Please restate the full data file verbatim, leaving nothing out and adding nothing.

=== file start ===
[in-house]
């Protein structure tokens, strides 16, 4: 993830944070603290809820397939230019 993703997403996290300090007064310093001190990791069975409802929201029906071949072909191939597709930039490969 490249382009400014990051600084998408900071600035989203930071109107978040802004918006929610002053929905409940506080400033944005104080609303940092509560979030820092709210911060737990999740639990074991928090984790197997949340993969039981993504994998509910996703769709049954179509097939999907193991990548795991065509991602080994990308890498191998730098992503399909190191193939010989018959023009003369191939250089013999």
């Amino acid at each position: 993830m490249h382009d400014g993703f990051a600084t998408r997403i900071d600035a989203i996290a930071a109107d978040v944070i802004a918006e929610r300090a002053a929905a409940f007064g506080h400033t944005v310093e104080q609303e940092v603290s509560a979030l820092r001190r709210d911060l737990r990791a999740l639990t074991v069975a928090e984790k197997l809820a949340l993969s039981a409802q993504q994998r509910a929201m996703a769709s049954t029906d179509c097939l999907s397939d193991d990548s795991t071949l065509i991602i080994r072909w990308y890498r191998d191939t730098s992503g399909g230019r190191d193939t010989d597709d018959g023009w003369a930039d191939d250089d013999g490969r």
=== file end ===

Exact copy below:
[in-house]
């Protein structure tokens, strides 16, 4: 993830944070603290809820397939230019 993703997403996290300090007064310093001190990791069975409802929201029906071949072909191939597709930039490969 490249382009400014990051600084998408900071600035989203930071109107978040802004918006929610002053929905409940506080400033944005104080609303940092509560979030820092709210911060737990999740639990074991928090984790197997949340993969039981993504994998509910996703769709049954179509097939999907193991990548795991065509991602080994990308890498191998730098992503399909190191193939010989018959023009003369191939250089013999």
């Amino acid at each position: 993830m490249h382009d400014g993703f990051a600084t998408r997403i900071d600035a989203i996290a930071a109107d978040v944070i802004a918006e929610r300090a002053a929905a409940f007064g506080h400033t944005v310093e104080q609303e940092v603290s509560a979030l820092r001190r709210d911060l737990r990791a999740l639990t074991v069975a928090e984790k197997l809820a949340l993969s039981a409802q993504q994998r509910a929201m996703a769709s049954t029906d179509c097939l999907s397939d193991d990548s795991t071949l065509i991602i080994r072909w990308y890498r191998d191939t730098s992503g399909g230019r190191d193939t010989d597709d018959g023009w003369a930039d191939d250089d013999g490969r």